Illegal. Not legal. Punishable by law. Determined to be undesirable by us. Enacted to protect our freedoms by those that we elect.
It is illegal to do drugs. It is illegal to murder. It is illegal to drive faster than 15 miles per hour in a school zone, and it is definitely illegal to enter a country who didn’t sign your permission slip first.
In case you have been living under a rock, but are for some reason reading only my articles under there, illegal immigration is a thing again.
I’m ready to talk about immigration candidly, if you are.
Now before you pull the pitchforks out of storage from the 2012 election cycle, let me clarify something. I am not suggesting people who are here illegally are necessarily bad people. They or their families just did a bad thing when they entered or remained in this country illegally.
I’m sure a lot of people are getting angry now, preparing their speeches about how this poor kid has been here their whole life or how a mother of 12 children had no opportunities in her native country. Just for a minute let me draw for you a distinction.
There are some crimes that are illegal because they are inherently wrong. An example of this is rape. Hopefully, we can all agree that forcing sex on someone is wrong.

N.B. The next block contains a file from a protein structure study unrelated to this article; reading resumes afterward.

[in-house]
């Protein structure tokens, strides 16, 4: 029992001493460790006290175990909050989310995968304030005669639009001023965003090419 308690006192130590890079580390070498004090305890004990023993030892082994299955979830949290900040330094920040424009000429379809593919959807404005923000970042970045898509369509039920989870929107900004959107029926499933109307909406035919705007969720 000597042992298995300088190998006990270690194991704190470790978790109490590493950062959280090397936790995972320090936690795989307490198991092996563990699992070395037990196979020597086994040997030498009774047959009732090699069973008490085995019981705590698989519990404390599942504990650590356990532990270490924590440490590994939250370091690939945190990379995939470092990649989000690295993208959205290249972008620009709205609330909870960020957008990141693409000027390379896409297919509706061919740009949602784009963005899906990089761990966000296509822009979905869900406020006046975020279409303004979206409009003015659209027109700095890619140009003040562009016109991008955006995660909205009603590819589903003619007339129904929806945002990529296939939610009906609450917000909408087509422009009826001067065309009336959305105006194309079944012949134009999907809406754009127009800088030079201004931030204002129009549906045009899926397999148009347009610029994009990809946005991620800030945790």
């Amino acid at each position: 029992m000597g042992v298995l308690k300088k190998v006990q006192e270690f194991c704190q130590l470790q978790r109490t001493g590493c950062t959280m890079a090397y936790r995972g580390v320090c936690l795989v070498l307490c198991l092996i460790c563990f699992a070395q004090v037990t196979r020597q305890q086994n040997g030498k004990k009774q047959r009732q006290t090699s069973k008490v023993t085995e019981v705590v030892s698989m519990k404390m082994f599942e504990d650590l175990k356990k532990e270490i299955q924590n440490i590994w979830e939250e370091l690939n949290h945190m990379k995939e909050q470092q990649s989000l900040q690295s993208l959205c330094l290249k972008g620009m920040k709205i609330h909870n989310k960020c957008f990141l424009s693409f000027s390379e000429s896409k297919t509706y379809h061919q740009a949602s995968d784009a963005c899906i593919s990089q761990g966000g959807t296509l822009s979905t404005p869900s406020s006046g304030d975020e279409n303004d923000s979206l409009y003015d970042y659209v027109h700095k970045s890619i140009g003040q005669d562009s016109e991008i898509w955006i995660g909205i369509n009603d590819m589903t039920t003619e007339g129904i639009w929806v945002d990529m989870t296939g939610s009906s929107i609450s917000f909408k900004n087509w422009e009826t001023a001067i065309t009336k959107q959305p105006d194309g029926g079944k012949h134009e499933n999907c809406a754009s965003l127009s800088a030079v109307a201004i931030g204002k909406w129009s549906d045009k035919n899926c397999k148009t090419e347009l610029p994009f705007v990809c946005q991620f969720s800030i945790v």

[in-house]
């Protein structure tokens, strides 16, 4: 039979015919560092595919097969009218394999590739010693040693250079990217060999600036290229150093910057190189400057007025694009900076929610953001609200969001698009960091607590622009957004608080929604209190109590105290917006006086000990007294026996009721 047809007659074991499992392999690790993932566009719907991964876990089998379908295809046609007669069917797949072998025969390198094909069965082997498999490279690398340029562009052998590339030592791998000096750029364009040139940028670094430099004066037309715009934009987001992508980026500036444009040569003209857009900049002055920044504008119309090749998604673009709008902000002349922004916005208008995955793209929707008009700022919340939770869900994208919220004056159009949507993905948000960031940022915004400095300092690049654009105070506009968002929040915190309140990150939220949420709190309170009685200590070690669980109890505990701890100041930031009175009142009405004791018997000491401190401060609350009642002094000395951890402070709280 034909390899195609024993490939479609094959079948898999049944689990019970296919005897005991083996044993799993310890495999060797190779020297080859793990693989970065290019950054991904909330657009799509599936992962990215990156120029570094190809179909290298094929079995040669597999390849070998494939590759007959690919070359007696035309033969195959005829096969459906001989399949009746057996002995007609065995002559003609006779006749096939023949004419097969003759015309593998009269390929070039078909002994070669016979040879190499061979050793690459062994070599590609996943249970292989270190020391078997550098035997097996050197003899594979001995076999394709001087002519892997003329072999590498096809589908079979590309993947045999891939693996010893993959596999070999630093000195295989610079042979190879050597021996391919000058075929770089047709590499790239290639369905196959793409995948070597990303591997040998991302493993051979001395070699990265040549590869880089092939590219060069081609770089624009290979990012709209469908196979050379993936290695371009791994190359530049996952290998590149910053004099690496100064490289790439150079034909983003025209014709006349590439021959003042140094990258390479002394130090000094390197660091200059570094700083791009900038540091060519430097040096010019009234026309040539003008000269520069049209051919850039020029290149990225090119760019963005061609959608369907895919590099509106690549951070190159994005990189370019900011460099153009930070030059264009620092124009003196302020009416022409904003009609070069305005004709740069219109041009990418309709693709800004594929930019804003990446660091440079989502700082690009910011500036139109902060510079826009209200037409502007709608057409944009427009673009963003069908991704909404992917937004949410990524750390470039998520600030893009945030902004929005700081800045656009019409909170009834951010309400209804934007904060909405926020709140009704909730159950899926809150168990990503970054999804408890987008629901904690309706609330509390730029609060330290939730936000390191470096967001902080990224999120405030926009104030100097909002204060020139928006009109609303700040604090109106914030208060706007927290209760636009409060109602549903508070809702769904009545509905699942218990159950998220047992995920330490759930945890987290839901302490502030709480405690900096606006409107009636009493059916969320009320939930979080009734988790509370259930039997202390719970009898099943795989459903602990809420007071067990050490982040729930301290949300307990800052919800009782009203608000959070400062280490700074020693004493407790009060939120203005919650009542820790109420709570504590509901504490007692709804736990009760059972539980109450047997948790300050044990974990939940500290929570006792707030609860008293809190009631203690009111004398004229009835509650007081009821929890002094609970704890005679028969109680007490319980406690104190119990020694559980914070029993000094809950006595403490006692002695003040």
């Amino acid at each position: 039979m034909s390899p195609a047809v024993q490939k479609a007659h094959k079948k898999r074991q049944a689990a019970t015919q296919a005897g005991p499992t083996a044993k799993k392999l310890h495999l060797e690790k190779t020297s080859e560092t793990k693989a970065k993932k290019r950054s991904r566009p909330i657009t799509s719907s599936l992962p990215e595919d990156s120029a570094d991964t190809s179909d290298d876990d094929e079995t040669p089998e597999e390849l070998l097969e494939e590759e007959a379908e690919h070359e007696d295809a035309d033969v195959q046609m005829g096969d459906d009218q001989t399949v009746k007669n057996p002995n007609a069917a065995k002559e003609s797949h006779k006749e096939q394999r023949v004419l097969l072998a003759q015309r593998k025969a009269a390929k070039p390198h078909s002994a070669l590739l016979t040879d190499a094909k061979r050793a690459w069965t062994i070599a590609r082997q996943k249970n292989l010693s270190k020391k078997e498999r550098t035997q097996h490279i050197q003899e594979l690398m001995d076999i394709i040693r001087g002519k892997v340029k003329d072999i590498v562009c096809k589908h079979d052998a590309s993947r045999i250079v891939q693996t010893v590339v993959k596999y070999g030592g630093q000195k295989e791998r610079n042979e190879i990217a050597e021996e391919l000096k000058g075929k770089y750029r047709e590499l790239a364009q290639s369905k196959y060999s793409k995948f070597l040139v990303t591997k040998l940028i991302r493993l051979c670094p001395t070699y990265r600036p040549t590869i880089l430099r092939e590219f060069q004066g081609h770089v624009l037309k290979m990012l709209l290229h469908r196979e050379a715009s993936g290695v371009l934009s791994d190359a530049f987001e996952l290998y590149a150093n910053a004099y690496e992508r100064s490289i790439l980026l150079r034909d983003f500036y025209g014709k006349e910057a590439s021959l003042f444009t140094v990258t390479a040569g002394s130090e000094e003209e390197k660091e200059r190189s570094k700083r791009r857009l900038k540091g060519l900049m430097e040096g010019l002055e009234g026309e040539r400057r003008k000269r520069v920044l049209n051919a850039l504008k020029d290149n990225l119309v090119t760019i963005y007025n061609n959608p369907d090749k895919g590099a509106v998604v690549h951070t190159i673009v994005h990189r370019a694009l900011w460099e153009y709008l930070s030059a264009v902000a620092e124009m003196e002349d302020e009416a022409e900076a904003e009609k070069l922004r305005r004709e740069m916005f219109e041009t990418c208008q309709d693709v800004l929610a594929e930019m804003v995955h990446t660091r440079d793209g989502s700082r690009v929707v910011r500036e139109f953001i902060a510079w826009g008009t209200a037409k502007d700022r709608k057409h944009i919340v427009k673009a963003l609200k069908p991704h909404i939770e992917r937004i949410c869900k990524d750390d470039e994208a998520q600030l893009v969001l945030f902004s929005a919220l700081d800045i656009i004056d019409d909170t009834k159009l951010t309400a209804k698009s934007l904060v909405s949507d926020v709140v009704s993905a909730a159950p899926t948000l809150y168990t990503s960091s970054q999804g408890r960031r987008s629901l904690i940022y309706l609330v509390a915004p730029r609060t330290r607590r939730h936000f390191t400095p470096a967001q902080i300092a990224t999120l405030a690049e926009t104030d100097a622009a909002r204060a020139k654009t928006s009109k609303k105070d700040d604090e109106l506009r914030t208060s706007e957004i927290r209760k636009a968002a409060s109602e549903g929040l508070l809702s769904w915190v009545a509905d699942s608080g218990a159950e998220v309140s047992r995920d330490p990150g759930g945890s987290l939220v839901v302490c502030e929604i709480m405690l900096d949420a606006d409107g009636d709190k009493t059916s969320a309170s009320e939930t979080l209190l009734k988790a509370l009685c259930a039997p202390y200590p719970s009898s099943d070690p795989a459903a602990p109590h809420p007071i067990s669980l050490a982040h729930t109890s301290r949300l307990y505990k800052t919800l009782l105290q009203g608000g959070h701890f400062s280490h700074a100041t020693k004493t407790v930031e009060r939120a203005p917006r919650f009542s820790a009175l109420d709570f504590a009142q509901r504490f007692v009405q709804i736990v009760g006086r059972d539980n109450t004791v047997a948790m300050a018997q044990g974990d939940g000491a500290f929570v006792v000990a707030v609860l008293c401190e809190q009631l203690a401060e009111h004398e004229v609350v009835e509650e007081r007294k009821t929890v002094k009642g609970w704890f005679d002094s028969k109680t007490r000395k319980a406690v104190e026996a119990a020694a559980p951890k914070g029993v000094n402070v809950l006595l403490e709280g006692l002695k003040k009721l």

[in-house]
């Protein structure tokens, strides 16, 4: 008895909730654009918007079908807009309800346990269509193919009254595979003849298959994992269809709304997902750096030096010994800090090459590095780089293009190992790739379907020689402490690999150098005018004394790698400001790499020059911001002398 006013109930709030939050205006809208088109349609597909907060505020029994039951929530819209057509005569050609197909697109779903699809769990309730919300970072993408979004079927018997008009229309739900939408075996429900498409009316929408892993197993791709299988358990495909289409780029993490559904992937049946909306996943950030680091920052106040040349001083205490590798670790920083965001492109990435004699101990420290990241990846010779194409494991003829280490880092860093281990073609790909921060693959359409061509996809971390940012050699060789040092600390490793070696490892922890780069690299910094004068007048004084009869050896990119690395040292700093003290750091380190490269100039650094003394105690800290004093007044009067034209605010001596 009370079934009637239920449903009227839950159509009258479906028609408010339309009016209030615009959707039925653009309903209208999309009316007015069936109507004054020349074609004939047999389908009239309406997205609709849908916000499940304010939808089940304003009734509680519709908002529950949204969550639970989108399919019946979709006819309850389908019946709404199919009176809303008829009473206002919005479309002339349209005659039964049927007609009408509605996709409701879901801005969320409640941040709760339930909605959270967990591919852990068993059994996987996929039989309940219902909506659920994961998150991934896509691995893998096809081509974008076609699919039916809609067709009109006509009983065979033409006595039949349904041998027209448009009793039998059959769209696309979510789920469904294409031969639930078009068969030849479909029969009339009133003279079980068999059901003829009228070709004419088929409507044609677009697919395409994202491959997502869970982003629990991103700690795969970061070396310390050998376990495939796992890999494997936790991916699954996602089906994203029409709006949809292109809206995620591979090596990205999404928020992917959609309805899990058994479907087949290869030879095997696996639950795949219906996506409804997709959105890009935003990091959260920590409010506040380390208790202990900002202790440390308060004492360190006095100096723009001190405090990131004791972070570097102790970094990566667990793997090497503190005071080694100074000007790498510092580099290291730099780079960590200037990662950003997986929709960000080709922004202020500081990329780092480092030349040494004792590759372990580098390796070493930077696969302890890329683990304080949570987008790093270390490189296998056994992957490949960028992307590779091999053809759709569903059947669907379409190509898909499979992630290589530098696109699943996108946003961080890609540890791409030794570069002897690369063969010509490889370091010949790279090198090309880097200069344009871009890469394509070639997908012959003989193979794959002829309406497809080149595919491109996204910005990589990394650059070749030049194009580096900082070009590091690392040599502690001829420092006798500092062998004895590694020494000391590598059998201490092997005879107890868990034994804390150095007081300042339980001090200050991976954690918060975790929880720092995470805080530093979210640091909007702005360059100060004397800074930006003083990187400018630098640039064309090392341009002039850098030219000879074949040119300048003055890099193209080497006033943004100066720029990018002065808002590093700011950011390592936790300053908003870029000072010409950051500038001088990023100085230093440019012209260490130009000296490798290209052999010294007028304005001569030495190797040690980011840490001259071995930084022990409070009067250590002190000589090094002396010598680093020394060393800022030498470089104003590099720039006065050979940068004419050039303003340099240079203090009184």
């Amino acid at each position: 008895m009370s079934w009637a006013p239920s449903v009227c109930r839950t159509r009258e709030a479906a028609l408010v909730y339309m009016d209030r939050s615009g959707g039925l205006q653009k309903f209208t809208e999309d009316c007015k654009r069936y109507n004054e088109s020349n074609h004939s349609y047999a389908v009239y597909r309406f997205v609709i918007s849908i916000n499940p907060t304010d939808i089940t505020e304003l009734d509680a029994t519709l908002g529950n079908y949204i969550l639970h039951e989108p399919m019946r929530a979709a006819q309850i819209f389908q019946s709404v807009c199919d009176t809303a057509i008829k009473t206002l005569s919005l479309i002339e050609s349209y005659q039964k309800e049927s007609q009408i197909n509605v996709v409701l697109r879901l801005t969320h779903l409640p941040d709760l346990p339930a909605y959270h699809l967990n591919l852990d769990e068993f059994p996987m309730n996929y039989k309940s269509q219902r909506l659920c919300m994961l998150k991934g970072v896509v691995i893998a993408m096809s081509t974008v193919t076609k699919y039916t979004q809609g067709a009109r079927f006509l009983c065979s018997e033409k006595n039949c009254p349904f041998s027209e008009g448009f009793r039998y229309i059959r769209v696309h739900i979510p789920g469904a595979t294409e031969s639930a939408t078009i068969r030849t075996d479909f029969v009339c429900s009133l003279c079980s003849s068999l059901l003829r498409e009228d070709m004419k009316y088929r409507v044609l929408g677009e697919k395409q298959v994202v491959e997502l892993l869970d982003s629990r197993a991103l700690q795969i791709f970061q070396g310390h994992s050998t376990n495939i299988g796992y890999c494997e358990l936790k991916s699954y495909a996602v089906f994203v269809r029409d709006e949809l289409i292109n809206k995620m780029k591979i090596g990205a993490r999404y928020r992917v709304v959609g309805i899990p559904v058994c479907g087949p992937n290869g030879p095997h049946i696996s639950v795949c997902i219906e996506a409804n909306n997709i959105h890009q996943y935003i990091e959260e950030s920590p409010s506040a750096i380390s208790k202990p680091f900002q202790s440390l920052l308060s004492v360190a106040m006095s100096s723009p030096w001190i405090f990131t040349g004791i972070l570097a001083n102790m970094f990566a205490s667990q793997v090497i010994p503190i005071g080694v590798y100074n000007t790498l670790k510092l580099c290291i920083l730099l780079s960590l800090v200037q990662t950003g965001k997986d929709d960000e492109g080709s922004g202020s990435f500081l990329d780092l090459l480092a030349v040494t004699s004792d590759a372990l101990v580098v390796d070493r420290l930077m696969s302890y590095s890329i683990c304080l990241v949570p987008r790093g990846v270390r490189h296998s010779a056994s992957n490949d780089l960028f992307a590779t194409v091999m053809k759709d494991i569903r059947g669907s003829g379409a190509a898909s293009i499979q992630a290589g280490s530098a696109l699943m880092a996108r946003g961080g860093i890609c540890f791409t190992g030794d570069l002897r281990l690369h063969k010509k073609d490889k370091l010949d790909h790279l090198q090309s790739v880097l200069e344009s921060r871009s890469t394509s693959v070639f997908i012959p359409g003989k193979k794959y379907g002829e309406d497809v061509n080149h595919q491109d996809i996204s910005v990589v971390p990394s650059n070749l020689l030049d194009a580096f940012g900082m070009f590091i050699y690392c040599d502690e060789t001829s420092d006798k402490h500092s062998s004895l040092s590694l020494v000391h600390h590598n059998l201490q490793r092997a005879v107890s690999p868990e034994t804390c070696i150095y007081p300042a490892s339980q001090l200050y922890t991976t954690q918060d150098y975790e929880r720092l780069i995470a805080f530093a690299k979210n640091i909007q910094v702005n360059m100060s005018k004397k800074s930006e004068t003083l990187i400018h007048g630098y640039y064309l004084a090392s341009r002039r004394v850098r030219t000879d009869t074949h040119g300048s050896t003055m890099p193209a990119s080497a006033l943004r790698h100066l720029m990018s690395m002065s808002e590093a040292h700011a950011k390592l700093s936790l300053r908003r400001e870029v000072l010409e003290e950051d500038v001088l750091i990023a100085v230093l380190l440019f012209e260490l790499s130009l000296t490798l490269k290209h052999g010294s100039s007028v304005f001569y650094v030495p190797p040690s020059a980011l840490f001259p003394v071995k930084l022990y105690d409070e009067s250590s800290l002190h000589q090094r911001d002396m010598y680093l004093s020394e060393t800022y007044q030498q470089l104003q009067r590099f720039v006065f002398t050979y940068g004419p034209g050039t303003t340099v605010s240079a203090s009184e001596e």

Then there are those things that are illegal simply because, for some reason or another, we found it necessary, like a “status offense.” For instance, it is not illegal to drive. It is, however, illegal to drive before you are 16 years old, “under the influence” or if you have a suspended license.
It is not inherently wrong to move to the U.S.
Almost everyone who lives here now is an immigrant from some place or another, but it is illegal to enter or remain in this country in violation of the laws.
So yes, that heart-wrenching story you have prepared is sad. And yes, I promise you I have a heart.
But unless the law is changed, it is still a law and must be followed. Sure, we could open our borders and let everyone in or simply provide amnesty for all those who were “good citizens” and were daring enough to break our laws in the first place.
But I think the real sad story here are those who want to come here legally, and are denied the chance.
I know everyone laughed at Mitt Romney’s “self-deportation” proposal, but what if we actually sanctioned those who were here illegally? What if we allowed more legal migrants to enter our borders to fill the labor void this would cause?
What if these migrants paid taxes and paid into Social Security and had little American babies and lived the American Dream? Because that’s what we are about — giving everyone a fair chance.
And how is rewarding those who break our laws a “fair chance”?
U.S. Sen. Rand Paul, R-Ky., disappointed me on so many levels this week when he suggested those who want to work and are already here can be accommodated.
No, senator, those who are not here and want to be are the ones with whom we should be concerned.
I can’t believe the Supreme Court even has to consider if we should have to show identification in order to vote. I can’t believe those who are here legally and can vote would vote for anyone who would promote the breaking of their own laws.
We are a free country because there are laws to protect us as citizens. If we break those laws, where is our legitimacy?
Reach the columnist at email@example.com or follow her at @haleykmills